Depending on the amount of other income and Social Security benefits, those benefits are included with other taxable income. It could be 85%, 50%, or zero. There are steps you can take to reduce your tax exposure. However, it takes planning and knowing the formulas.
Investopedia’s article, “How to Avoid the Social Security Tax Trap,” explains what’s includable in Social Security income and what’s taxed.
To know if your Social Security benefits will be partially taxed or fully tax-free, you need to use these formulas. Add up your gross income with certain adjustments. This is the amount from line 21 of Form 1040. Then add back any excluded income from interest on U.S. savings bonds used for higher education purposes, employer-provided adoption benefits, foreign earned income or foreign housing and income earned by residents of American Samoa or Puerto Rico.
To see if 50% of your Social Security benefits are taxed, review the amount listed on Form SSA-1099, Social Security Benefit Statement, which is sent to you by the Social Security Administration by the end of January following the year in which benefits were paid. For income tax purposes, the benefits are the gross amount listed in Box 3, not the net amount you actually received after premiums for Medicare were withheld.
All tax-exempt interest is interest from municipal bonds listed on line 8a of Form 1040.
Look at the results compared to a “base amount” fixed for your filing status. If you’re below this amount, then none of your benefits are taxed:
- $32,000 if married filing jointly; or
- $25,000 if single, head of household, qualifying widow(er) and married filing separately, where spouses lived apart for the entire year.
If the income mix you figured earlier is equal to or above this base amount, then see if 50% or 85% of benefits is includible. For married persons filing jointly, 50% is includible for income between $32,000 and $44,000, and 85% is includible, if income is more than $44,000.
For singles, head of household, qualifying widow(er) and married filing separately, where spouses lived apart for the entire year, 50% is includible of income, if between $25,000 and $34,000, and 85% of benefits is includible, if income is above $34,000. For a married person filing separately who did not live apart from their spouse for the full year, 85% of benefits are includible.
There are also some special situations. The usual computation isn’t used if you:
- Made deductible IRA contributions and you or your spouse were covered by a qualified retirement plan through your job or self-employment. (Instead, use the worksheet in IRS Publication 590-A);
- Repaid any Social Security benefits during the year (see in IRS Publication 915); or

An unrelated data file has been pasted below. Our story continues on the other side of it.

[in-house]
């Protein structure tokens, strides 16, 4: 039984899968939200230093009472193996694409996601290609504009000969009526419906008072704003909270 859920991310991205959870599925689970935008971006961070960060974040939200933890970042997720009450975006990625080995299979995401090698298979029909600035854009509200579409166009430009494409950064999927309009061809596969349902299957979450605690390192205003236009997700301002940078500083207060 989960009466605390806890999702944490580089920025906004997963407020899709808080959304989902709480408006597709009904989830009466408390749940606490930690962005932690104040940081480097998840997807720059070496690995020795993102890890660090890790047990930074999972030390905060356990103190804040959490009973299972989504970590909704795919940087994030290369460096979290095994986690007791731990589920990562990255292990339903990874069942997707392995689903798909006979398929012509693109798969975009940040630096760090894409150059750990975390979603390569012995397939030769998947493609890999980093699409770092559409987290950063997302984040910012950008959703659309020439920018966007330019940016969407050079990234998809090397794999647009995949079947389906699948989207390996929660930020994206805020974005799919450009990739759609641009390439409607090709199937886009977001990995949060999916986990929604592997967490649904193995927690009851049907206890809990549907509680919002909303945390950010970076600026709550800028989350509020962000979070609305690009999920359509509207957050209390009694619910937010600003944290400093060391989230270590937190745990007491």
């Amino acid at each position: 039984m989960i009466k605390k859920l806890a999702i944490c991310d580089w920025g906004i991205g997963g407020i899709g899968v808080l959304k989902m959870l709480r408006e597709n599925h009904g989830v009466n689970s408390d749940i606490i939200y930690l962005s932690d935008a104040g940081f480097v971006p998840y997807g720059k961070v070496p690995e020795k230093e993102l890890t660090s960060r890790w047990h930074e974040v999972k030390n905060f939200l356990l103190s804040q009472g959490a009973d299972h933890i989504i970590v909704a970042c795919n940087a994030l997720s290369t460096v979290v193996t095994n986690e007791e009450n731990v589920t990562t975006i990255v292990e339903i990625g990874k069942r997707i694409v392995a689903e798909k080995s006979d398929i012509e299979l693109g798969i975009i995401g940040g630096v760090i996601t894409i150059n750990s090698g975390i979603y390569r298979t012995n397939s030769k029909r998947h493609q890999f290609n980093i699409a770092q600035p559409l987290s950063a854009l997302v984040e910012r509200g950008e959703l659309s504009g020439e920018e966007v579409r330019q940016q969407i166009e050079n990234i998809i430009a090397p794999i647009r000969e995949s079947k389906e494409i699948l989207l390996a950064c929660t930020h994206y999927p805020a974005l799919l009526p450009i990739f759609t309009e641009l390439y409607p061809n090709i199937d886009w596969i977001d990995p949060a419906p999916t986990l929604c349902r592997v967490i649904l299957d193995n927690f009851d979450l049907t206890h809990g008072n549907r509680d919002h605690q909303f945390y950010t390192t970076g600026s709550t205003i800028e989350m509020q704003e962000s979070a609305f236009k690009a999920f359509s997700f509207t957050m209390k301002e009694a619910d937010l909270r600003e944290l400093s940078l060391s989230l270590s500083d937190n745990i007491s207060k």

- Received benefits this year for an earlier year (You can make a lump-sum election that will reduce the taxable amount for this year. Use worksheets in IRS Publication 915).
Since 85% of benefits are includible, once you exceed the $44,000/$34,000 income threshold, it may be wise to defer income to a particular year. Say that you know your income is going to be above this threshold and you’re planning on converting a traditional IRA to a Roth IRA. You could make the conversion in this year and pay the taxes on it. This won’t result in any additional inclusion of Social Security benefits. As a result, in the future, you won’t have to take required minimum distributions (RMDs) because you have a Roth IRA, not a traditional one. This will keep your income lower in future years than it would have been without the conversion.
Remember that your federal income tax isn’t the only tax to worry about. Thirteen states tax Social Security benefits; Colorado, Connecticut, Kansas, Minnesota, Missouri, Montana, Nebraska, New Mexico, North Dakota, Rhode Island, Utah, Vermont and West Virginia. However, the other 37 states don’t (either because they have no state income tax or fully exempt Social Security benefits).
Among the 13 states, seven of them (Connecticut, Kansas, Missouri, Nebraska, New Mexico, Rhode Island, and Utah) have high-income thresholds for taxing benefits. So, even if you’re a resident, your benefits may not actually be taxed.
However, if you live in Minnesota, North Dakota, Vermont, or West Virginia—and your benefits are taxable for federal income tax purposes—they’re automatically taxable for state income tax purposes. This is because these states use the federal determination. Remember this, if you’re thinking of relocating in retirement.
You’ll want to gather up all your retirement income information and estate planning documents to see what can be done to reduce Social Security tax exposure. Your estate planning attorney should be able to help guide you through the process.
Reference: Investopedia (March 13, 2018) “How to Avoid the Social Security Tax Trap”